Skip to main content

In charts: Apple (AAPL) vs. Microsoft (MSFT)

Here's a look at some charts shared recently on Chart.ly and StockTwits. Think of it as a quick follow up to our Steve Jobs and Bill Gates post from last Friday, looking back on 30 years of technology innovation.

The long view of Apple: monthly chart of AAPL stock price dating back to 1984. That's shortly after the Mac was introduced (click to enlarge chart).



The following chart shows a comparison of Apple and Microsoft's share performance from 1986 (the year MSFT went public) to 2011. 



On this timeframe, MSFT trounces AAPL from the early 1990s on to the dot.com bubble peak. 

Still, Apple shares gain momentum in the 2000s, finishing the 25 year period with a more than 15,000% gain. Microsoft achieved a 25,000% gain in its stock price for the same period (down from its 1999 peak near the 50,000% mark). 

Finally, we see the same two stocks measured from 1997, the year of Steve Jobs' return to the company he co-founded. The second act of Jobs at Apple was a wildly successful period for the company and its shares, as you can see from the chart below. 



While MSFT's share price barely managed to keep its head above water in the post-dot.com bubble period, AAPL went on to slay the competition and innovated its way to a 7,000% return over 14 years. 

For more on what both companies and their famous founders have accomplished over the last 30-odd years, check out our related posts below.

Related posts

1. Interview: Steve Jobs and Bill Gates discuss careers, tech - Finance Trends.

2. MSFT and AAPL: a tale of two tickers - Finance Trends.

Subscribe to Finance Trends by email or get new posts via RSS. You can follow our real-time updates on Twitter.

Popular posts from this blog

The Dot-Com Bubble in 1 Chart: InfoSpace

With all the recent talk of a new bubble in the making, thanks in part to the Yellen Fed's continued easy money stance , I thought it'd be instructive to revisit our previous stock market bubble - in one quick chart. So here's what a real stock market bubble looks like.  Here's what a bubble *really* looks like. InfoSpace in 1999-2001. $QQQ $BCOR pic.twitter.com/xjsMk433H7 — David Shvartsman (@FinanceTrends) February 24, 2015   For those of you who are a little too young to recall it, this is a chart of InfoSpace at the height of the Nasdaq dot-com bubble in 1999-2001. This fallen angel soared to fantastic heights only to plummet back down to earth as the bubble, and InfoSpace's shady business plan , turned to rubble. As detailed in our post, " Round trip stocks: Momentum booms and busts ", InfoSpace rocketed from under $100 a share to over $1,300 a share in less than six months.  In a pattern common to many parabolic shooting stars, the s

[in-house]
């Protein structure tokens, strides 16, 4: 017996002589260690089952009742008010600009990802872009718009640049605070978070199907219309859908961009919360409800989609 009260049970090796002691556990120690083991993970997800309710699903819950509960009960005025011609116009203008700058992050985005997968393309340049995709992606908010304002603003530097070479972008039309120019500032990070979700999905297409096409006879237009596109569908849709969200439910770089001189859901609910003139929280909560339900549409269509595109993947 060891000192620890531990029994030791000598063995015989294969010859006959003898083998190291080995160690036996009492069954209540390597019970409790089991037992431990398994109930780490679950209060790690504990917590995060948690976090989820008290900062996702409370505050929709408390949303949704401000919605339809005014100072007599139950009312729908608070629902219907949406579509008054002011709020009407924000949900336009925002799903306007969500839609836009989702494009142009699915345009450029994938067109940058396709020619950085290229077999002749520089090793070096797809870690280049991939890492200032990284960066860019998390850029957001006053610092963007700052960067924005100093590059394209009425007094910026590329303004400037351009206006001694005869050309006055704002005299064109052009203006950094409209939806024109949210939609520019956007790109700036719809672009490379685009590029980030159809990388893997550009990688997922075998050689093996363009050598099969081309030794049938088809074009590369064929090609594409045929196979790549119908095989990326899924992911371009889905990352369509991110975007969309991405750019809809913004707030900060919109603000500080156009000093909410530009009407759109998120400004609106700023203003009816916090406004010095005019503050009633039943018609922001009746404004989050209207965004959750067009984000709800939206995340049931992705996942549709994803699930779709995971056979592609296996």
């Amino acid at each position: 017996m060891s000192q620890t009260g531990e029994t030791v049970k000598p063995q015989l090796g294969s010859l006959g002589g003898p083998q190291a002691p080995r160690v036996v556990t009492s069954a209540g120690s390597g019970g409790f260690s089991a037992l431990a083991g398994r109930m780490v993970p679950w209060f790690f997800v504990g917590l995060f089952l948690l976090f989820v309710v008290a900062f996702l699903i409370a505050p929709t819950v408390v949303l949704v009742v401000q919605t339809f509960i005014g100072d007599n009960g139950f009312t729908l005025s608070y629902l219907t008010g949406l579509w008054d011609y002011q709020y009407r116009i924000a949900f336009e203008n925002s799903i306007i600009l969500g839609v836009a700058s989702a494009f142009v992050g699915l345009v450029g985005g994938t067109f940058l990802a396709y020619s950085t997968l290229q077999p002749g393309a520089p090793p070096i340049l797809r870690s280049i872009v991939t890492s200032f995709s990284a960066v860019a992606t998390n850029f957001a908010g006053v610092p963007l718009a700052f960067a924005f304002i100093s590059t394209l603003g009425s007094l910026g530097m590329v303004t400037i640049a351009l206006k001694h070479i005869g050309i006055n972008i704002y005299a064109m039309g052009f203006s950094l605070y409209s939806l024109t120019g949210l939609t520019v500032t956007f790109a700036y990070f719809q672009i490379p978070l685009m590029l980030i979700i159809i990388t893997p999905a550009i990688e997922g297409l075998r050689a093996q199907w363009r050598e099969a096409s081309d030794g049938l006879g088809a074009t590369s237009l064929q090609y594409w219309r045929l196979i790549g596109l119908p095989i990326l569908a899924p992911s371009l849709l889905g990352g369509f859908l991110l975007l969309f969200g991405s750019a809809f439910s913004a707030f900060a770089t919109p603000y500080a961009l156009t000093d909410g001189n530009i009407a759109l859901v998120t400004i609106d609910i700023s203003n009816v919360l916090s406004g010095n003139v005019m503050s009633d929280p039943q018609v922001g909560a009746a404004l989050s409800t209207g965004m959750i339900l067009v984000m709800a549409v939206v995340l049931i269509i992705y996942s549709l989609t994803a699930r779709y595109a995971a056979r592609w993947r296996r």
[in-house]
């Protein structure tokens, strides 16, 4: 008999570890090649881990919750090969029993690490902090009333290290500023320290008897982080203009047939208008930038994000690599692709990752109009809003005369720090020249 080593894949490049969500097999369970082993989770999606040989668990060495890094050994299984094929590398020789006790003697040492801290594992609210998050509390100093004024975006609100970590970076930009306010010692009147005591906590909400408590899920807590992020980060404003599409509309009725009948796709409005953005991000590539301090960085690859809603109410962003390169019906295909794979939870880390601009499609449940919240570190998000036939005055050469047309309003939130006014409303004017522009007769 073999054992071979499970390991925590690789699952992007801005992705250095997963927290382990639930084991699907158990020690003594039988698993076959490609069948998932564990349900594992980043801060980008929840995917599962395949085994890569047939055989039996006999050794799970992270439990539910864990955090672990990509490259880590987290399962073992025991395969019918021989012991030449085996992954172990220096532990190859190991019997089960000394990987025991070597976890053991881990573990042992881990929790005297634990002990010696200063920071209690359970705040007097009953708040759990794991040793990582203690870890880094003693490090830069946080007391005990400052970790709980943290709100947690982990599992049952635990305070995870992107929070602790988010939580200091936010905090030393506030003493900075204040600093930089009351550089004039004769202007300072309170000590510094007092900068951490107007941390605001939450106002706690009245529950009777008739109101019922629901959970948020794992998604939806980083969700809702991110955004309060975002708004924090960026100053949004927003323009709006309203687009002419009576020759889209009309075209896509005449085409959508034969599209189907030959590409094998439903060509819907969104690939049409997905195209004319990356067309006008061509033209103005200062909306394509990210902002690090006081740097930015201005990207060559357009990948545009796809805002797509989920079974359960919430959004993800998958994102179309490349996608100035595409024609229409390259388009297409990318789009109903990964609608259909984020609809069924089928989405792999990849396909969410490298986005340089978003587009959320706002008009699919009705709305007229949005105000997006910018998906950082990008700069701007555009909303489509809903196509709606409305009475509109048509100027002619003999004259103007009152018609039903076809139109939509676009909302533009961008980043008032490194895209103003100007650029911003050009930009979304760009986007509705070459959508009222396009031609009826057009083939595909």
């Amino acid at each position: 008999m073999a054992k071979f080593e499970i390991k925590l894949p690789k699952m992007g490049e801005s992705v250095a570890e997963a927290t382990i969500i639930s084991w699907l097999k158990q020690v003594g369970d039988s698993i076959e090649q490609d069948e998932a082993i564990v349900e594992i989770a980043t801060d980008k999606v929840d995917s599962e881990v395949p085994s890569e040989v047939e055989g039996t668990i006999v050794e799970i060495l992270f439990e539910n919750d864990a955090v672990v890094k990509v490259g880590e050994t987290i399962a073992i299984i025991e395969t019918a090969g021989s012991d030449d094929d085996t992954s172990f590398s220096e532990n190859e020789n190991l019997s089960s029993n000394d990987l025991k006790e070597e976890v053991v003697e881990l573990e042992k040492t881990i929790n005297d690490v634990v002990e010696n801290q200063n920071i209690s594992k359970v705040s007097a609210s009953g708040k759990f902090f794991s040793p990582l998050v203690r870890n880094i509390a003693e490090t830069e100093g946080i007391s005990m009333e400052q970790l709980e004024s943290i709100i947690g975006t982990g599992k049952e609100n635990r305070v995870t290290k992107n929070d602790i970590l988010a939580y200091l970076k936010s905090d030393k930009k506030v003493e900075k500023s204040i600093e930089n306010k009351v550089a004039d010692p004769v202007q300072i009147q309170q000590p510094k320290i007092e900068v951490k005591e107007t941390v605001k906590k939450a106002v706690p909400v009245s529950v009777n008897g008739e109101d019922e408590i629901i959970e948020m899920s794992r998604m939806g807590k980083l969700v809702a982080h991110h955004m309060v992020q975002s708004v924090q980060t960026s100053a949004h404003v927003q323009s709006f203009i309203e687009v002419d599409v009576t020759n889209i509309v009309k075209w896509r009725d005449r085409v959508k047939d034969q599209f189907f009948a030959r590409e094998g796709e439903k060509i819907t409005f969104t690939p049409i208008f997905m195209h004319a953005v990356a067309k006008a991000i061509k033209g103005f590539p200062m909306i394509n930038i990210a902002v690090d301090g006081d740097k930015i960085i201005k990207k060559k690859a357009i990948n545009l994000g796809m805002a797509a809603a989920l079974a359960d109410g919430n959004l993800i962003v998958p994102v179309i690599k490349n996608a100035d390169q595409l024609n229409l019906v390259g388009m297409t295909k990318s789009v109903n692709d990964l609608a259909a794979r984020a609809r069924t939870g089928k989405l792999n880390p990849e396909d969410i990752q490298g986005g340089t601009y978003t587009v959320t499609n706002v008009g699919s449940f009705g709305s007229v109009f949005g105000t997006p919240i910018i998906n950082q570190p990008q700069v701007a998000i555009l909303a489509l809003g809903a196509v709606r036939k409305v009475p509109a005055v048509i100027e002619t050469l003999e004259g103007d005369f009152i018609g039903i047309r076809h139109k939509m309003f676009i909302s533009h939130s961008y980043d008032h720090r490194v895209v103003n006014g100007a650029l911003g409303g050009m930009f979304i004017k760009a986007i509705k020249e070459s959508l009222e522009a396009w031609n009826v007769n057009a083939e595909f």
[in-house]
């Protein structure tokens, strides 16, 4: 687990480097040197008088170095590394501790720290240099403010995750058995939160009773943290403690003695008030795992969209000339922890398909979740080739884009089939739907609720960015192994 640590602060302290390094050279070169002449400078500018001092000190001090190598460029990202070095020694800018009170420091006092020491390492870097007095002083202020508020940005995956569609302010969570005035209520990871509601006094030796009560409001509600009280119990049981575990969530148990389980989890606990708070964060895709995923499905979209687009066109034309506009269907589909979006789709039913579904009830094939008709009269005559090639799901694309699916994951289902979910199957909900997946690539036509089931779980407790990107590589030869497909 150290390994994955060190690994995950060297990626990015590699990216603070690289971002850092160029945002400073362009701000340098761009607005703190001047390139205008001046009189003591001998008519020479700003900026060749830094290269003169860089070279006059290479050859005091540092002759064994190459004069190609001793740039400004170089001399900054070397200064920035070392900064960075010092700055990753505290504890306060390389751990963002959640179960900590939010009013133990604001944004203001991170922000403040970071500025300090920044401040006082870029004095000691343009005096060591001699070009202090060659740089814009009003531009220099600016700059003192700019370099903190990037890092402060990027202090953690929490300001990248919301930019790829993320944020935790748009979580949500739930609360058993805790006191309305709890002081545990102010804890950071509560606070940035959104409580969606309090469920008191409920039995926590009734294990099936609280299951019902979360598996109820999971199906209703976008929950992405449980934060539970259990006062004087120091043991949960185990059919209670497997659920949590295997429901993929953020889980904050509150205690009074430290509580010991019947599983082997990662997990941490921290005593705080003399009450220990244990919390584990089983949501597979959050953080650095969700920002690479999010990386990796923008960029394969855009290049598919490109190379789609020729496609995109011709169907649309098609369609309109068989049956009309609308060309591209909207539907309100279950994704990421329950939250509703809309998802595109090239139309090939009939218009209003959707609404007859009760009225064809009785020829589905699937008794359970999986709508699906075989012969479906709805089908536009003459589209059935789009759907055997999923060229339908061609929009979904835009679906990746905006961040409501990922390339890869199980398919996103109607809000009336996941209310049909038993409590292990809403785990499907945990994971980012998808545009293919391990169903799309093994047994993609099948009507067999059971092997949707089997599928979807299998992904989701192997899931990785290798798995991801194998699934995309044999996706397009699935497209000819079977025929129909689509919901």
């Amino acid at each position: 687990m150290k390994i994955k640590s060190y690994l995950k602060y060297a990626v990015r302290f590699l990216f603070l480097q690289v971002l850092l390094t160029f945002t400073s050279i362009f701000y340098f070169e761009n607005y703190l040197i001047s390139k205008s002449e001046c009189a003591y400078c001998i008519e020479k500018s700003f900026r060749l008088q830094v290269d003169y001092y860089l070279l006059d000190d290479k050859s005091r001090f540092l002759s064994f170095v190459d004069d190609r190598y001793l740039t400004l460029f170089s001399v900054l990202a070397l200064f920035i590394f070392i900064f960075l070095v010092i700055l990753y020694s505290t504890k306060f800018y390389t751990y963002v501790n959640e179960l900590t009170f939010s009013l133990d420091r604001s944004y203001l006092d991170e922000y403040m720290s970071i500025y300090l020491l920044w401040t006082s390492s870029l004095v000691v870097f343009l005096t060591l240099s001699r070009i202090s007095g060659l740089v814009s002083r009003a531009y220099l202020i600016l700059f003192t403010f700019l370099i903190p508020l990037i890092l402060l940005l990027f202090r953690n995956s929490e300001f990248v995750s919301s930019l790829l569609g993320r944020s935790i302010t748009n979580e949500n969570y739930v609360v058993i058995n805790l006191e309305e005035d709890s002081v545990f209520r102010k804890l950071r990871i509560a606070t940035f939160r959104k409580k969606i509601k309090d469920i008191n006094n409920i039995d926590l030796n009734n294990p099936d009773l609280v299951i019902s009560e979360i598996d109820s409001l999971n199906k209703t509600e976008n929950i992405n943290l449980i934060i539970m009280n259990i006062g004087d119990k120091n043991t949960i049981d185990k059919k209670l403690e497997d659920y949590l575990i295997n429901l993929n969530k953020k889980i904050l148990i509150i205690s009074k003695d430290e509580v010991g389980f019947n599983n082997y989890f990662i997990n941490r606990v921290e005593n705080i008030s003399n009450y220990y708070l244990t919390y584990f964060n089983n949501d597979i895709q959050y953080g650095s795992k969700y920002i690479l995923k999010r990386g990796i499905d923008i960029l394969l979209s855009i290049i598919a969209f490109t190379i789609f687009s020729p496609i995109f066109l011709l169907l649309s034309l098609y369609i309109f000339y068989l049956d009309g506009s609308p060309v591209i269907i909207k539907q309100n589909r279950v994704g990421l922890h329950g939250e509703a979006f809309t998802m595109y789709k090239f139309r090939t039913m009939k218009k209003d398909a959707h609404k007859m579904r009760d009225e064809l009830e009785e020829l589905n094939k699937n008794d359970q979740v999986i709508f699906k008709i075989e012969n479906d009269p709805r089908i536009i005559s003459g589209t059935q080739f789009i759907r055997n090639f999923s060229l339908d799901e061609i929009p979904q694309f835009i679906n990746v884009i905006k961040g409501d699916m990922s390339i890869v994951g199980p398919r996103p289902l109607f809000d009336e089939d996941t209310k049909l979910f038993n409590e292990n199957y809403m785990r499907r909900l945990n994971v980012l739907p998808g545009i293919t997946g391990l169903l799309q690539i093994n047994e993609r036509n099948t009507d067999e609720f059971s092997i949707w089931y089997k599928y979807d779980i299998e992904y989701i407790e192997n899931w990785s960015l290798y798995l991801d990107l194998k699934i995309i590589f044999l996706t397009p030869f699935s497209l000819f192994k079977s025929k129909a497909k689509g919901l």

Jesse Livermore: How to Trade in Stocks (1940 Ed. E-book)

If you've been around markets for any length of time, you've probably heard of 20th century supertrader, Jesse Livermore . Today we're highlighting his rare 1940 work, How to Trade in Stocks (ebook, pdf). But first, a brief overview of Livermore's life and trading career (bio from Jesse Livermore's Wikipedia entry). "During his lifetime, Livermore gained and lost several multi-million dollar fortunes. Most notably, he was worth $3 million and $100 million after the 1907 and 1929 market crashes, respectively. He subsequently lost both fortunes. Apart from his success as a securities speculator, Livermore left traders a working philosophy for trading securities that emphasizes increasing the size of one's position as it goes in the right direction and cutting losses quickly. Ironically, Livermore sometimes did not follow his rules strictly. He claimed that lack of adherence to his own rules was the main reason for his losses after making his 1907 and

New! Finance Trends now at FinanceTrendsLetter.com

Update for our readers: Finance Trends has a new URL!  Please bookmark our new web address at Financetrendsletter.com Readers sticking with RSS updates should point your feed readers to our new Finance Trends feedburner .   Thank you to all of our loyal readers who have been with us since the early days. Exciting stuff to come in the weeks ahead! As a quick reminder, you can subscribe to our free email list to receive the Finance Trends Newsletter . You'll receive email updates about once every 4-8 weeks (about 2-3 times per quarter).  Stay up to date with our real-time insights and updates on Twitter .